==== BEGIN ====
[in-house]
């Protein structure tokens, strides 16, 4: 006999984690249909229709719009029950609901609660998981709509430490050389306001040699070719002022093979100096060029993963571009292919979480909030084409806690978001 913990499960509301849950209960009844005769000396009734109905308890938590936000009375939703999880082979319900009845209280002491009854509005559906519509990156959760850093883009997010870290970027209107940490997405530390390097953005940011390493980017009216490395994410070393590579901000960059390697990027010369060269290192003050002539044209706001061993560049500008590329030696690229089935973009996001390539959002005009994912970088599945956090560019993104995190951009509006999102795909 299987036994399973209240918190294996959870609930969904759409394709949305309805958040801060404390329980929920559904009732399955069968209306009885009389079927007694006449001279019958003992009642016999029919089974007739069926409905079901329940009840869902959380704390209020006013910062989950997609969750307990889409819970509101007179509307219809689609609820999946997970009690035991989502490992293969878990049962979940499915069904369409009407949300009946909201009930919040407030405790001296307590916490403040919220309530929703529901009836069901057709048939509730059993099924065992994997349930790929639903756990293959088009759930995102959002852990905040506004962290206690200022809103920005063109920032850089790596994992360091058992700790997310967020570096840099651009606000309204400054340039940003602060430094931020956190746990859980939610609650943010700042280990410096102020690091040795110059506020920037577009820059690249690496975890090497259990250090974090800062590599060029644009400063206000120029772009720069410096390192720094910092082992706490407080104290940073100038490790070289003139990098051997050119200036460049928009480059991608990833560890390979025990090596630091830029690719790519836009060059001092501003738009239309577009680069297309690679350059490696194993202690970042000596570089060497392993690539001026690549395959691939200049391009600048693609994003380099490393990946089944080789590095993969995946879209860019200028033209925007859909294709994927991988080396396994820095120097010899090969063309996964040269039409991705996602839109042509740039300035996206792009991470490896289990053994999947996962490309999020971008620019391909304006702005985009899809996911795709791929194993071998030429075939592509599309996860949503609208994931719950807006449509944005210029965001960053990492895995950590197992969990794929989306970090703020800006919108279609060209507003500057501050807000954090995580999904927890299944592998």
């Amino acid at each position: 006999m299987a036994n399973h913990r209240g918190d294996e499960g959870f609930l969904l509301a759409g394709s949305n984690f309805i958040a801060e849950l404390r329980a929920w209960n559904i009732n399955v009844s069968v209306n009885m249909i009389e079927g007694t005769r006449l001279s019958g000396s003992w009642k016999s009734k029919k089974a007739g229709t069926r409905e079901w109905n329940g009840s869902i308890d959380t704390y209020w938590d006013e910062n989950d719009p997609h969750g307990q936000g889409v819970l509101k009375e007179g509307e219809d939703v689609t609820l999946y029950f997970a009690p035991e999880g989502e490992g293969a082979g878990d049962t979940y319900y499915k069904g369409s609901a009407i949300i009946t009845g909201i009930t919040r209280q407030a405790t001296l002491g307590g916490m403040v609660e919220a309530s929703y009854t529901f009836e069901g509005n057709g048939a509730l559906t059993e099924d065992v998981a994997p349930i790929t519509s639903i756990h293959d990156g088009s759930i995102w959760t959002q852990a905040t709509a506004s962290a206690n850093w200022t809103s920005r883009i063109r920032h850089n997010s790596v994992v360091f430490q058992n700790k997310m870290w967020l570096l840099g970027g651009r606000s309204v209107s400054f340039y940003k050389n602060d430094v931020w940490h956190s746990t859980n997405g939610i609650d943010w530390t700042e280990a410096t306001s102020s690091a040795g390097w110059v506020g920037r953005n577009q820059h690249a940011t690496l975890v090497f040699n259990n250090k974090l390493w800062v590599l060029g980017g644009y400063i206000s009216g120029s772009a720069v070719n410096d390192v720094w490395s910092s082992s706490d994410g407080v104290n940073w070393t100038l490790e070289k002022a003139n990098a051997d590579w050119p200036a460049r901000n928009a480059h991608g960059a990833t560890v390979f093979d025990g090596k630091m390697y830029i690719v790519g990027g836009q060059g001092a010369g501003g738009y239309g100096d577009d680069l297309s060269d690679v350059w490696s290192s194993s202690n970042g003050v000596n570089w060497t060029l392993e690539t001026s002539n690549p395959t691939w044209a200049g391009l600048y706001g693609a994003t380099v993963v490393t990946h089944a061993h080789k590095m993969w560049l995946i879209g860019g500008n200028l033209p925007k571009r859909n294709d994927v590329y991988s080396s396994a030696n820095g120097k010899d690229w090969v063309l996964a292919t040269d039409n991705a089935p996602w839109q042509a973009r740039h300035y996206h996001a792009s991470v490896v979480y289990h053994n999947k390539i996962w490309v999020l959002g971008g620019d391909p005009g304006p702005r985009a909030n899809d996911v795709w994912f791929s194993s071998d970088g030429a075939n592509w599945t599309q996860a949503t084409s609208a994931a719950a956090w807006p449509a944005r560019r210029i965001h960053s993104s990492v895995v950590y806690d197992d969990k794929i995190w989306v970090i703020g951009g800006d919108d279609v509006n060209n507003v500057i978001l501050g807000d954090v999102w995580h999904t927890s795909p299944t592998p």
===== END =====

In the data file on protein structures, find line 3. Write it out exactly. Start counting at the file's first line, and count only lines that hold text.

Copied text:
């Amino acid at each position: 006999m299987a036994n399973h913990r209240g918190d294996e499960g959870f609930l969904l509301a759409g394709s949305n984690f309805i958040a801060e849950l404390r329980a929920w209960n559904i009732n399955v009844s069968v209306n009885m249909i009389e079927g007694t005769r006449l001279s019958g000396s003992w009642k016999s009734k029919k089974a007739g229709t069926r409905e079901w109905n329940g009840s869902i308890d959380t704390y209020w938590d006013e910062n989950d719009p997609h969750g307990q936000g889409v819970l509101k009375e007179g509307e219809d939703v689609t609820l999946y029950f997970a009690p035991e999880g989502e490992g293969a082979g878990d049962t979940y319900y499915k069904g369409s609901a009407i949300i009946t009845g909201i009930t919040r209280q407030a405790t001296l002491g307590g916490m403040v609660e919220a309530s929703y009854t529901f009836e069901g509005n057709g048939a509730l559906t059993e099924d065992v998981a994997p349930i790929t519509s639903i756990h293959d990156g088009s759930i995102w959760t959002q852990a905040t709509a506004s962290a206690n850093w200022t809103s920005r883009i063109r920032h850089n997010s790596v994992v360091f430490q058992n700790k997310m870290w967020l570096l840099g970027g651009r606000s309204v209107s400054f340039y940003k050389n602060d430094v931020w940490h956190s746990t859980n997405g939610i609650d943010w530390t700042e280990a410096t306001s102020s690091a040795g390097w110059v506020g920037r953005n577009q820059h690249a940011t690496l975890v090497f040699n259990n250090k974090l390493w800062v590599l060029g980017g644009y400063i206000s009216g120029s772009a720069v070719n410096d390192v720094w490395s910092s082992s706490d994410g407080v104290n940073w070393t100038l490790e070289k002022a003139n990098a051997d590579w050119p200036a460049r901000n928009a480059h991608g960059a990833t560890v390979f093979d025990g090596k630091m390697y830029i690719v790519g990027g836009q060059g001092a010369g501003g738009y239309g100096d577009d680069l297309s060269d690679v350059w490696s290192s194993s202690n970042g003050v000596n570089w060497t060029l392993e690539t001026s002539n690549p395959t691939w044209a200049g391009l600048y706001g693609a994003t380099v993963v490393t990946h089944a061993h080789k590095m993969w560049l995946i879209g860019g500008n200028l033209p925007k571009r859909n294709d994927v590329y991988s080396s396994a030696n820095g120097k010899d690229w090969v063309l996964a292919t040269d039409n991705a089935p996602w839109q042509a973009r740039h300035y996206h996001a792009s991470v490896v979480y289990h053994n999947k390539i996962w490309v999020l959002g971008g620019d391909p005009g304006p702005r985009a909030n899809d996911v795709w994912f791929s194993s071998d970088g030429a075939n592509w599945t599309q996860a949503t084409s609208a994931a719950a956090w807006p449509a944005r560019r210029i965001h960053s993104s990492v895995v950590y806690d197992d969990k794929i995190w989306v970090i703020g951009g800006d919108d279609v509006n060209n507003v500057i978001l501050g807000d954090v999102w995580h999904t927890s795909p299944t592998p």